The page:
Hard to believe it, but my Dad is 100 years young, and in terrific health! I would have to attribute his longevity to not only genetics, but to an amazing zest for, and acceptance of life and all it can bring. Having to flee from eastern Europe in 1915, and then to flee to America in 1922, he and his 4 other siblings all came here for a better life, and were able to do just that. But all this also accounted for creating his unreal sense of humor, as he went on to become a very famous and respected cartoonist and artist of the highest order, Al Ross. (A pen name, since all four Roth brothers all became cartoonists, and couldn’t have the same last name, professionally!)
Though none of my relatives ever really pursued music as a career, or even had an ear at all, he would always listen to Flamenco music and tons of Flamenco and Classical guitar on the stereo. This music permeated the household at all times, and even though I was fast becoming proficient at the violin, he noticed that I was picking things up on a two-stringed guitar we had lying around the house. I can still hear his words as he said “Arlen, you play the guitar, I can just picture it for you! Forget the violin…” This is really a true story, and it was as if he could see into the future and predict that the guitar was destined to be in my hands forever. Our apartment was always filled with art, the creation of art and always the sound of guitar music too, so it wasn’t long before I joined all of that with my own sounds. He was always taking me downtown, and during the beginning of the vintage guitar craze, around ’66-67, he would take me to Dan Armstrong’s shop on 48th Street, and we’d fall in love with all those incredible Les Pauls he had all over the place! My Dad right away aesthetically appreciated all these guitars as the works of art they are too, and he was always encouraging me to try to buy the best, even though we had so little money! Somewhere in the Bronx, there’s a music store I used to visit every day on the way home from High School, where I must have a $10 deposit on at least 20 guitars we could never pay for!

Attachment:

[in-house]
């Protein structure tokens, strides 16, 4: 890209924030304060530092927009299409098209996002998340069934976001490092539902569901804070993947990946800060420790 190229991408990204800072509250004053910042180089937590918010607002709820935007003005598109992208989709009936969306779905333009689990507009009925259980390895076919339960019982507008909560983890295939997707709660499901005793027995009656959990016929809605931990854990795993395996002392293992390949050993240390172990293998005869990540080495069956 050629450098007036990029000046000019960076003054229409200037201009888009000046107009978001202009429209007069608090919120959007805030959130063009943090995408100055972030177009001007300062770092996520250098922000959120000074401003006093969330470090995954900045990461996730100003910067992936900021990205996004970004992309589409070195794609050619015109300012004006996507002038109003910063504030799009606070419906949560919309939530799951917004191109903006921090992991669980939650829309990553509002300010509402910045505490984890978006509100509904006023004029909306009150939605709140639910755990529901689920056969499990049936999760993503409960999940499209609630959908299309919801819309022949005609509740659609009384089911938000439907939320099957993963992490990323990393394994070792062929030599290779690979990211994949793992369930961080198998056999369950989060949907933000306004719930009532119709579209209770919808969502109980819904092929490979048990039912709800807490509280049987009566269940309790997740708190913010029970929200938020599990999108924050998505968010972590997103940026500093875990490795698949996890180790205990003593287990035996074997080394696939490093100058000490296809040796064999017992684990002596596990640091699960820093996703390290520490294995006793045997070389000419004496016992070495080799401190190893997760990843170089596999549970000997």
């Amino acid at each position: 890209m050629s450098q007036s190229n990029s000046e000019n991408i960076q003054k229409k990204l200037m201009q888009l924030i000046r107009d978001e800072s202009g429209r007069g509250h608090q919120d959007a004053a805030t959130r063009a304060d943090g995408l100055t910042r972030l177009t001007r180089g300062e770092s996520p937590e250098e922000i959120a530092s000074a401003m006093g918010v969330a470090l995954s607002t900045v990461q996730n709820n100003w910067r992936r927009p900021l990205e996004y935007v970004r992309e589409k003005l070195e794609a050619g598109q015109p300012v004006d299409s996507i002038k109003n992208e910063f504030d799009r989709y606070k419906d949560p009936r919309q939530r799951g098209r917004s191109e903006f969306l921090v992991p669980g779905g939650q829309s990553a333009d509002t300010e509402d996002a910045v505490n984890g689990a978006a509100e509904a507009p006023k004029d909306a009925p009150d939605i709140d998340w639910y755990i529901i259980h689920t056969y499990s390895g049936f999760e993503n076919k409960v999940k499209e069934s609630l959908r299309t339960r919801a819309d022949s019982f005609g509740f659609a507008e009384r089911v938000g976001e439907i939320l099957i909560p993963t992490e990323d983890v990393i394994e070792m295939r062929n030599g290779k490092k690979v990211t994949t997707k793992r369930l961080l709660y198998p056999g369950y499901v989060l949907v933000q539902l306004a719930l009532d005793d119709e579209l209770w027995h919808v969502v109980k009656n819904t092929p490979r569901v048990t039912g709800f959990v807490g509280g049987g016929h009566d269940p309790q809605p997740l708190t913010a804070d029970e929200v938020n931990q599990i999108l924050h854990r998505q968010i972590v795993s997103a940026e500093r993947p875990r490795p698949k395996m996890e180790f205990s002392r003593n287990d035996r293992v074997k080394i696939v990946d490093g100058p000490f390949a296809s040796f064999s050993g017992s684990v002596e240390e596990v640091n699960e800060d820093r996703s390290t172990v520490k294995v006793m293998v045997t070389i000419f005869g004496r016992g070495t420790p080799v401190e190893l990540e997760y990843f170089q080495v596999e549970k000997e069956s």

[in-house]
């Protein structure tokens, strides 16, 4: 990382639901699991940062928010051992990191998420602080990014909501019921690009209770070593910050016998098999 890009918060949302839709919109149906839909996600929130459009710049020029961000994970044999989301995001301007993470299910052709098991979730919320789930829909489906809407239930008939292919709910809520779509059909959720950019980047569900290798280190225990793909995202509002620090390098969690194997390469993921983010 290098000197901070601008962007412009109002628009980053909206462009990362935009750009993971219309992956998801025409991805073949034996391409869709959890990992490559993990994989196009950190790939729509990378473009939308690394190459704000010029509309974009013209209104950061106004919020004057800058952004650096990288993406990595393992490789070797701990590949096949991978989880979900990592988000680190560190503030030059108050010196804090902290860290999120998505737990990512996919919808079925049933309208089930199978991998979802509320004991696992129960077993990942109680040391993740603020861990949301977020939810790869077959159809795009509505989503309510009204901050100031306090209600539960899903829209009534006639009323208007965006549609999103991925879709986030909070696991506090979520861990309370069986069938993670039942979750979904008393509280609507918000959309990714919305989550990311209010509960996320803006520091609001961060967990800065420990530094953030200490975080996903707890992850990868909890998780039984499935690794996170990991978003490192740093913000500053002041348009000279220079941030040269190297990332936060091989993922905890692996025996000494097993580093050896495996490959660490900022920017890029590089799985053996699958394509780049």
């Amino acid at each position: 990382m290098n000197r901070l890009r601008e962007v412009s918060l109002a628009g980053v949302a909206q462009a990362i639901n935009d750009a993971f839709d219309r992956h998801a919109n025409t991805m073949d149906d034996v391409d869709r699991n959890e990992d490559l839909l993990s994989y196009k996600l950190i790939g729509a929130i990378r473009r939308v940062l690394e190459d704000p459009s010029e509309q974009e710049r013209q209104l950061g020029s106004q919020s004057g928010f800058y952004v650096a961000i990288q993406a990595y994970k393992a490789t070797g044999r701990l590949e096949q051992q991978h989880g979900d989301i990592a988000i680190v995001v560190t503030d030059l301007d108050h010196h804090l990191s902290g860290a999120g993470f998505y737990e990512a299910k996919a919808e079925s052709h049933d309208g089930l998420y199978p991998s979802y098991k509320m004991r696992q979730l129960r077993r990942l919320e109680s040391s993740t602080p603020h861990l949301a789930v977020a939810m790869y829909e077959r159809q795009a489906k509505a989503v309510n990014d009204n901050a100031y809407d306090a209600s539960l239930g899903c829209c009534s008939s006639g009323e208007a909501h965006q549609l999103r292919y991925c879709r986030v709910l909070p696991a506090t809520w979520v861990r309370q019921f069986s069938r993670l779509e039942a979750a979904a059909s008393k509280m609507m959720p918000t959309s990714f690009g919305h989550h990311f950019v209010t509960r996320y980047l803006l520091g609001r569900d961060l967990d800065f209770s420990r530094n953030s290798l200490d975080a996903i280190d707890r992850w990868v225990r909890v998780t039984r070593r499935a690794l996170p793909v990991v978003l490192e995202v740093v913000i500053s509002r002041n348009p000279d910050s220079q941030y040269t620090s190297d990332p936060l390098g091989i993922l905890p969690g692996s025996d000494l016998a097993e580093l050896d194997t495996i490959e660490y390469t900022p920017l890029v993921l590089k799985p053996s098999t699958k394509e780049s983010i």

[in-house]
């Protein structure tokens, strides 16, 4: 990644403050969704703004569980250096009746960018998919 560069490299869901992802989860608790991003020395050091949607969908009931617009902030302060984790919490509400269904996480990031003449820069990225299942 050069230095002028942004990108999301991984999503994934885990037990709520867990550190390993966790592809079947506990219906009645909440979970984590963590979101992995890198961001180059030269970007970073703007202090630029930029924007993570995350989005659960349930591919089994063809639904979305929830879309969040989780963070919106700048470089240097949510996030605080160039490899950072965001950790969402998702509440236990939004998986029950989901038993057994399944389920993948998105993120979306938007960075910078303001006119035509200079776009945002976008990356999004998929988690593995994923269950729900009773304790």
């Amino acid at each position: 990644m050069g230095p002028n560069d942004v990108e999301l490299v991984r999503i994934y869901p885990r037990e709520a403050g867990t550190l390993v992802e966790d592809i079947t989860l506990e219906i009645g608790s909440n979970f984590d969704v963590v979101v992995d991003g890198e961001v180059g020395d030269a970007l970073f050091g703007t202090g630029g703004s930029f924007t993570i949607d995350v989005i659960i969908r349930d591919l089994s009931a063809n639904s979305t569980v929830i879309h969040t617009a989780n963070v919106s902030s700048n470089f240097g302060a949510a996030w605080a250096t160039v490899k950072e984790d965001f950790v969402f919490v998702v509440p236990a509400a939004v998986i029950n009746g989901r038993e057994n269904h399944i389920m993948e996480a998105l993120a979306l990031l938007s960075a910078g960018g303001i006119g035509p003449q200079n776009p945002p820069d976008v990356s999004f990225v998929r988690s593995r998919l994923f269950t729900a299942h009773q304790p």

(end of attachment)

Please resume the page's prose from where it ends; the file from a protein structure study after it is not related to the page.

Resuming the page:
But that day in 1967 did come, when he and I discovered my 1952 Goldtop Les Paul at a store called Eddie Bell’s, on 49th street in Manhattan. I still remember the excitement I felt when I finally held that beauty in my hands, and how approving and proud he was of me and that guitar being put together!
This love of music and art and therefore life that he instilled in me is certainly no small thing. And when it’s given with the kind of love he can give, it’s something that I only can hope all of you can one-day share with your parent, or with your children as a parent!